I don't think you would see this at an American restaurant. Stacks of ashtrays.
I'll show you more pictures later.
September 23, 2006
Today is the Fall Equinox. Some chestnuts have already been harvested from the trees down the street.
There are still many on the trees.
There is a "garden" of begonias near the chestnut trees.
Speaking of potted plants, here is a taro plant in a white plastic pot (see the September 7th post "Elephant Ears?") I saw this potted taro at a vegetable shop.
Yesterday, I watched this butterfly at the hardware store for a long time. I noticed her because she was trying to get into the store. Then she became interested in a display of young trees. She flitted around and through them for a long time. She seemed to prefer the citrus trees.
She fluttered her wings wildly like this on certain leaves. Click on the picture to enlarge it.
Finally, I realized that she was laying eggs. Here is one of her eggs on a leaf of a lemon tree. Can you see the little white dot?
She also laid an egg on the wooden leg of a table.
I shopped for a while and noticed that she had gone. On the way home I saw this butterfly sunning herself. It may be the same butterfly.
September 22, 2006
Yes, these are erasers. As you can see some look like canned and bottled drinks and some look like cups of noodles. There is a plate of food and a yellow obentou or lunchbox full of food (rice with a dried plum, fried shrimp, lettuce, and hamburger.) There is an ice cream bar on a stick, a pink peach and a red pepper. There is a tea pot, tea cup, a carton of milk and a carton of coffee milk. And a panda. There is also a paper box with an eraser that looks like chewing gum. These are just some of the different kinds of erasers that are sold here. It is okay to take these kinds of erasers to Little Brother's school.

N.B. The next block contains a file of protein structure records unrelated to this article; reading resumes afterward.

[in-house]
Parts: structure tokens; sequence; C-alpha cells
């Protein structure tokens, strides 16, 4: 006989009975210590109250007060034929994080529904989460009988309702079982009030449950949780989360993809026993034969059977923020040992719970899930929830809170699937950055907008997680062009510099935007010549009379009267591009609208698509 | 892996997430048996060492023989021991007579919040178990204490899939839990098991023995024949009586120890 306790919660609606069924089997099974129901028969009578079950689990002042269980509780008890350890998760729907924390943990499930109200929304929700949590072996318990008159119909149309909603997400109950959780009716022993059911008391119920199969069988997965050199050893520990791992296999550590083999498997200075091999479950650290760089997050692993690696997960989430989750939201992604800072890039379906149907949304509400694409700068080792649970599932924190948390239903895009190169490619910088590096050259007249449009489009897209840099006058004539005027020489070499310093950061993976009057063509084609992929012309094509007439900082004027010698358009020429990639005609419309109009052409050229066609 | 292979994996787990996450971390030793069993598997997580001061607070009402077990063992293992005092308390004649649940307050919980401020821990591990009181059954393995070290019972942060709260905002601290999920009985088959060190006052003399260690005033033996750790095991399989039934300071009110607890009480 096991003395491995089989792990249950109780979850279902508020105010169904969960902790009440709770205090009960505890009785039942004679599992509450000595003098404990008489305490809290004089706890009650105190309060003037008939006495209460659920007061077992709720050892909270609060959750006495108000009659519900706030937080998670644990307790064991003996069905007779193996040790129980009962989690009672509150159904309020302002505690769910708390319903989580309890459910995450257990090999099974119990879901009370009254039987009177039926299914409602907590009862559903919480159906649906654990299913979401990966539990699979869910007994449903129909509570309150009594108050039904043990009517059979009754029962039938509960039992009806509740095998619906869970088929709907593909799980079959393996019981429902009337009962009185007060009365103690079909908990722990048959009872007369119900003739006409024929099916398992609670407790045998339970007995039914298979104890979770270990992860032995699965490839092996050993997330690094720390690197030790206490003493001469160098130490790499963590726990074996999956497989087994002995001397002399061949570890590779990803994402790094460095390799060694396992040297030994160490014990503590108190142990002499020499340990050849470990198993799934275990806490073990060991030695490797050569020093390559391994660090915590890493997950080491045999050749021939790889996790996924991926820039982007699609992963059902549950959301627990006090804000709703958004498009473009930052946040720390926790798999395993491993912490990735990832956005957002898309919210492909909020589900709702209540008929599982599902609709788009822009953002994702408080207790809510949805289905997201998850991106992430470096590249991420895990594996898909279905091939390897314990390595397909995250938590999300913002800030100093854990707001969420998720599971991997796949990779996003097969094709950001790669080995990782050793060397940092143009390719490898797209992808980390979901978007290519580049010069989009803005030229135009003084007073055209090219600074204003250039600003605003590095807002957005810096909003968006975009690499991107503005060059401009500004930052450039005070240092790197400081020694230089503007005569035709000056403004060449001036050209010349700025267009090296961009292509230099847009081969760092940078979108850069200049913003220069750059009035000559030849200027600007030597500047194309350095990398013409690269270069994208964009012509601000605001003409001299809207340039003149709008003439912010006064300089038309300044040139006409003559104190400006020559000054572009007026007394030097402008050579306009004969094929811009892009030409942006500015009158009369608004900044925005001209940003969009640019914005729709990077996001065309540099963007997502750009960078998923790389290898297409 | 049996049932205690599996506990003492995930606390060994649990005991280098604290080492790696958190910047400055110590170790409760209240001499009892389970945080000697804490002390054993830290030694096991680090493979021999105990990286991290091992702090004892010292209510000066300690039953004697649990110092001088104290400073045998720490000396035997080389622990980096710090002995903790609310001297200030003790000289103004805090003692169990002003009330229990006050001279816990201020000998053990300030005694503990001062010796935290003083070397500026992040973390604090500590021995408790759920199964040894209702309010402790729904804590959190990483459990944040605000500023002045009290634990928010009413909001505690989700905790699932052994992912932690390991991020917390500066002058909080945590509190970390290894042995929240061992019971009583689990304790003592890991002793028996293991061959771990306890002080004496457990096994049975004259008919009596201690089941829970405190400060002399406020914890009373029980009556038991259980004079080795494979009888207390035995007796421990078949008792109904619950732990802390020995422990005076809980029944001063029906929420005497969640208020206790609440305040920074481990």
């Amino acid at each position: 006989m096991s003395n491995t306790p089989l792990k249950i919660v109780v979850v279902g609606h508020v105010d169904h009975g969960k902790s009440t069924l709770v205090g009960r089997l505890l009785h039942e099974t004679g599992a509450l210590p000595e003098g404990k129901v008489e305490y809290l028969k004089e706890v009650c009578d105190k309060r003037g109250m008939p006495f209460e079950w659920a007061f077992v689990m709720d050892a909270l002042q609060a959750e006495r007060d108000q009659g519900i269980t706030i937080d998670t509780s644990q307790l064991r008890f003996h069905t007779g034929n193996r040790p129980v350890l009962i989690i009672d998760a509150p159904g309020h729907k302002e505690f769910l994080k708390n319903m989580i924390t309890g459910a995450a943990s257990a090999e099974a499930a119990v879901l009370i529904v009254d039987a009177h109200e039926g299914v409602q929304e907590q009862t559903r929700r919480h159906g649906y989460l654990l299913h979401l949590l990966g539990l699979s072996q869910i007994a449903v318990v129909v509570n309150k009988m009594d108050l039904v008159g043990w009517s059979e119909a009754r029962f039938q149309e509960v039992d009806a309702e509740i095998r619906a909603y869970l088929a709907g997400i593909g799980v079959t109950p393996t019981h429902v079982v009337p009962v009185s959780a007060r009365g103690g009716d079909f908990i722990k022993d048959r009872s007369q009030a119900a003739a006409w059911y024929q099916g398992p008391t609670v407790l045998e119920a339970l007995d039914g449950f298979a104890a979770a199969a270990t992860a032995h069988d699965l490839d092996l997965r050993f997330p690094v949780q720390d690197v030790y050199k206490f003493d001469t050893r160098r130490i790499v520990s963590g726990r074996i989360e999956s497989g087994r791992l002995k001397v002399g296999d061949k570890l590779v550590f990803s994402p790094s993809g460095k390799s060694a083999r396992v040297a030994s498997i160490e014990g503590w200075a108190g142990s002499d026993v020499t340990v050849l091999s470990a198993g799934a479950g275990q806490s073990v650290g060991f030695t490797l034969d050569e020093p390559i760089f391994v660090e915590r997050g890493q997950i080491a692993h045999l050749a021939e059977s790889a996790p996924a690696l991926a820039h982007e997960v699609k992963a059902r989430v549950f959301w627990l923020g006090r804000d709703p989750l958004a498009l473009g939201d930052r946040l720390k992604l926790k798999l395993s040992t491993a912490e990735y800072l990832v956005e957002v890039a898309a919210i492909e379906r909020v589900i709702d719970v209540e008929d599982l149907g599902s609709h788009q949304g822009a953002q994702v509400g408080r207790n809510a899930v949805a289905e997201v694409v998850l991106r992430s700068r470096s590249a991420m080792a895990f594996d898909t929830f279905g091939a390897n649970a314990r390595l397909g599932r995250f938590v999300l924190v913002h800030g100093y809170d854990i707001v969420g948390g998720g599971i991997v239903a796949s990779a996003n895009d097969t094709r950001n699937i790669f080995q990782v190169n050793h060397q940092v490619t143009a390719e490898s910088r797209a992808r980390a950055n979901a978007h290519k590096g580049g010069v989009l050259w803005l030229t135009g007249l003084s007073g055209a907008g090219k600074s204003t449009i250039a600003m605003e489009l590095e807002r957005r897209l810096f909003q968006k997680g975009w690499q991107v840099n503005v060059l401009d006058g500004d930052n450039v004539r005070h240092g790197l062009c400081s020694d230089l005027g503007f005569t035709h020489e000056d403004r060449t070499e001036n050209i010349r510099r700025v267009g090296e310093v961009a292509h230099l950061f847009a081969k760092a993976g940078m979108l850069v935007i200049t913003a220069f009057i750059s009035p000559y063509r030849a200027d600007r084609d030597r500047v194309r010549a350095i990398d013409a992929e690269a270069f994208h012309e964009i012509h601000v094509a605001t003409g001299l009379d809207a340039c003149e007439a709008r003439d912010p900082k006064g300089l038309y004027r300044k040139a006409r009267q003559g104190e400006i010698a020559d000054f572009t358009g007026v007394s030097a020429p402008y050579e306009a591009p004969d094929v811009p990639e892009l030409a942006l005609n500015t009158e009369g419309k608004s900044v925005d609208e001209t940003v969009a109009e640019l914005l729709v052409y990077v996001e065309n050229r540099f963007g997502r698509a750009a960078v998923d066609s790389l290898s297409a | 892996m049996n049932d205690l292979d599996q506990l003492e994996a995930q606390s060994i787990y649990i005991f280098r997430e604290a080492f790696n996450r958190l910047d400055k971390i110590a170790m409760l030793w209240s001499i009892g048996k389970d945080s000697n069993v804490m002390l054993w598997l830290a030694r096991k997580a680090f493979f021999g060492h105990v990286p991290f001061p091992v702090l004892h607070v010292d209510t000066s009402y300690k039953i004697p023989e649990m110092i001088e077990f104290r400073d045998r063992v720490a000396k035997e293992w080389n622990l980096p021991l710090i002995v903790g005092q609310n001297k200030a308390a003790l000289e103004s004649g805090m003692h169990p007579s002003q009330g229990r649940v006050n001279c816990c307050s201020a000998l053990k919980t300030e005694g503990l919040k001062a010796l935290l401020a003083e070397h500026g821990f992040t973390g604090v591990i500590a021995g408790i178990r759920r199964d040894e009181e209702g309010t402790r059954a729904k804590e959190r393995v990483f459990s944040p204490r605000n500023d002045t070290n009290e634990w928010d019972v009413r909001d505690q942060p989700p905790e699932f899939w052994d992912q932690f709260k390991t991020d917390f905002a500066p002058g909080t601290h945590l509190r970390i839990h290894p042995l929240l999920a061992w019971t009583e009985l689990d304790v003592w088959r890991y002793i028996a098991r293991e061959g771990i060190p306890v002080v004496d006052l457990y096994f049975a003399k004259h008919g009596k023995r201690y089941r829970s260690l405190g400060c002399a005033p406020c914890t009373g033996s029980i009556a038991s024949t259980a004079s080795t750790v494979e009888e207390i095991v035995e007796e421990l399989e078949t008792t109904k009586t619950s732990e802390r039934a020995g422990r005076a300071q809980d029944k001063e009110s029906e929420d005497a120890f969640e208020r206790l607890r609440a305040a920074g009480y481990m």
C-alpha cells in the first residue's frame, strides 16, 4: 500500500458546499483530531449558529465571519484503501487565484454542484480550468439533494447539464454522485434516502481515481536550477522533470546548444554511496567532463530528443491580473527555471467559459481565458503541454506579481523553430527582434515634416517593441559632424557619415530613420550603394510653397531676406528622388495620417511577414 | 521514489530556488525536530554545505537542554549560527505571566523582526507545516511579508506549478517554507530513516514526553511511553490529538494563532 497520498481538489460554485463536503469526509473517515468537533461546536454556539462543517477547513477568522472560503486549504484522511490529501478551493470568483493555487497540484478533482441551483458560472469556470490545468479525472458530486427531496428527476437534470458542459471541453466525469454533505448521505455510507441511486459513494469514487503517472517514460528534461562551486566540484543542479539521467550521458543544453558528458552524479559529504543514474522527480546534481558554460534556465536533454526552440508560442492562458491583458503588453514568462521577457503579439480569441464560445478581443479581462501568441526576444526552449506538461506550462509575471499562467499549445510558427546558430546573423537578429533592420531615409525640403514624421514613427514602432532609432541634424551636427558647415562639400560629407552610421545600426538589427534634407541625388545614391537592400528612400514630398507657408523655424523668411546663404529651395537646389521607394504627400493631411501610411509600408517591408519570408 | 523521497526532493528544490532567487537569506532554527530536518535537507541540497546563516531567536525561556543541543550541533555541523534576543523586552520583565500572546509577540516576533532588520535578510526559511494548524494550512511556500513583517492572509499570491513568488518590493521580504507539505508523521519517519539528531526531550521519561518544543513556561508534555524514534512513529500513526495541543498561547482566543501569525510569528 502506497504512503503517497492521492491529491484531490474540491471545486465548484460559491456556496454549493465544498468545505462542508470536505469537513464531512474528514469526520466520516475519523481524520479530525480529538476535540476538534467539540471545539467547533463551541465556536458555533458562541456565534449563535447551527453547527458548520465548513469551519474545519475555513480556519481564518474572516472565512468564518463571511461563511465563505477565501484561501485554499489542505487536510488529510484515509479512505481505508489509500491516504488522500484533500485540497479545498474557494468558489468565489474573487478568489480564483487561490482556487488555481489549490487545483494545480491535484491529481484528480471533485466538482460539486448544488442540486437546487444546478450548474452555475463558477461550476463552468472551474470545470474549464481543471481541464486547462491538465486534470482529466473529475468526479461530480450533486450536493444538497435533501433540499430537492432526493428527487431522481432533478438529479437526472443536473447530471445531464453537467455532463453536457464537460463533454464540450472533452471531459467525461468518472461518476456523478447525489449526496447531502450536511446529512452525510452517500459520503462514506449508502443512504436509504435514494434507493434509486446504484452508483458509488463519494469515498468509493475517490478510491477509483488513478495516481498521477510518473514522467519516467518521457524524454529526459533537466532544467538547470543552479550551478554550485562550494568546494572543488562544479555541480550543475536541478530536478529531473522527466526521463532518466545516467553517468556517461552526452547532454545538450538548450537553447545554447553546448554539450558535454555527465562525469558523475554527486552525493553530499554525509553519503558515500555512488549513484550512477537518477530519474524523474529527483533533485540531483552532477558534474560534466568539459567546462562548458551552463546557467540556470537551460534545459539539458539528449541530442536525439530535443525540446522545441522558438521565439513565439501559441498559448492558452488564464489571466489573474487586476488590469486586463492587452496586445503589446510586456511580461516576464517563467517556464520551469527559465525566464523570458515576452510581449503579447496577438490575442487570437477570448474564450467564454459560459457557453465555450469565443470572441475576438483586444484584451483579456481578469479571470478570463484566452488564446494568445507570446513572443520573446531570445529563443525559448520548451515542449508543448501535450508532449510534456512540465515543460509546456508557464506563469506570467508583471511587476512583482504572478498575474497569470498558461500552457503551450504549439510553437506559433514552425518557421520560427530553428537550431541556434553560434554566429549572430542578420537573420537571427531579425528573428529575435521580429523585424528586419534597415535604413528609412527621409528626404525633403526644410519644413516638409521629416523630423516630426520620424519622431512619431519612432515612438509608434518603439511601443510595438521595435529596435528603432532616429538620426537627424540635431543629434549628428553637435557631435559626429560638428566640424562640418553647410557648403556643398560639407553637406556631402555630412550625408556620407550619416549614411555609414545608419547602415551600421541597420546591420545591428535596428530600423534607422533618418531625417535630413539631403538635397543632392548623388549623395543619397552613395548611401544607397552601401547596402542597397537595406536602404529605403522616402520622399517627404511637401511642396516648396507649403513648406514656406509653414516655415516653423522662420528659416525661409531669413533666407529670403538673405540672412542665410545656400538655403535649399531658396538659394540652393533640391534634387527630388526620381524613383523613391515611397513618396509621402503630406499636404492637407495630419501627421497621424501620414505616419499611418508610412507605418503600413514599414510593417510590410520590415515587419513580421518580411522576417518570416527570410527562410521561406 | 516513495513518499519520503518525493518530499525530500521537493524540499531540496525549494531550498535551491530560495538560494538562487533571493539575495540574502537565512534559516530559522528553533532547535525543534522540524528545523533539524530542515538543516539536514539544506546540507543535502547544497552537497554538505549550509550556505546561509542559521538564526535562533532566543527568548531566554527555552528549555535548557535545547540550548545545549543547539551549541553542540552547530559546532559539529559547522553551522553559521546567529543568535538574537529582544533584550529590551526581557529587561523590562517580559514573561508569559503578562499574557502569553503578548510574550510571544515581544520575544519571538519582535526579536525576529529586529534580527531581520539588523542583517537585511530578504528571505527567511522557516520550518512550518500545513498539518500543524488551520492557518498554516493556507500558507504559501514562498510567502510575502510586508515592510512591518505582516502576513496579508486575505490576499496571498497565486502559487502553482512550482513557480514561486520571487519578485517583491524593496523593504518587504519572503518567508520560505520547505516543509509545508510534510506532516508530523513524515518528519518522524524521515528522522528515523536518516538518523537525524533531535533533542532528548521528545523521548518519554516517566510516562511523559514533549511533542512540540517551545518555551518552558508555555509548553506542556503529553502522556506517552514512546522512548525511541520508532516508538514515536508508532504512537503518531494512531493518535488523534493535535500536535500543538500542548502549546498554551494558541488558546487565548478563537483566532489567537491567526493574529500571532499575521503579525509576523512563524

This is a basic eraser. These are commonly used at Little Brother's school. Note the cardboard cover. When the eraser is worn down, it can be pushed through the cardboard.
Pencils do not have erasers on them here. I wondered why and then noticed all my American pencils' erasers had gotten hard. They couldn't erase anymore. I think maybe it is too humid here for them.
September 21, 2006
September 21st has been designated by the U.N. as an International Day of Peace. We spent all day in the doctor's office with Little Brother. He seems to be having allergy problems.
Our kinmokusei , fragrant olive tree, is blooming. It seems early this year. I don't think it's the source of the allergy problem. The tree was in a pot for many years on our balcony outside the living room. It never bothered him. It needed to be planted in the garden. I chose a spot near the gate. It is a sweet welcoming fragrance of fall.
See it peeking around the hairy trunk of the palm tree? You can see the sheds in our neighbor's garden behind our wall and trees.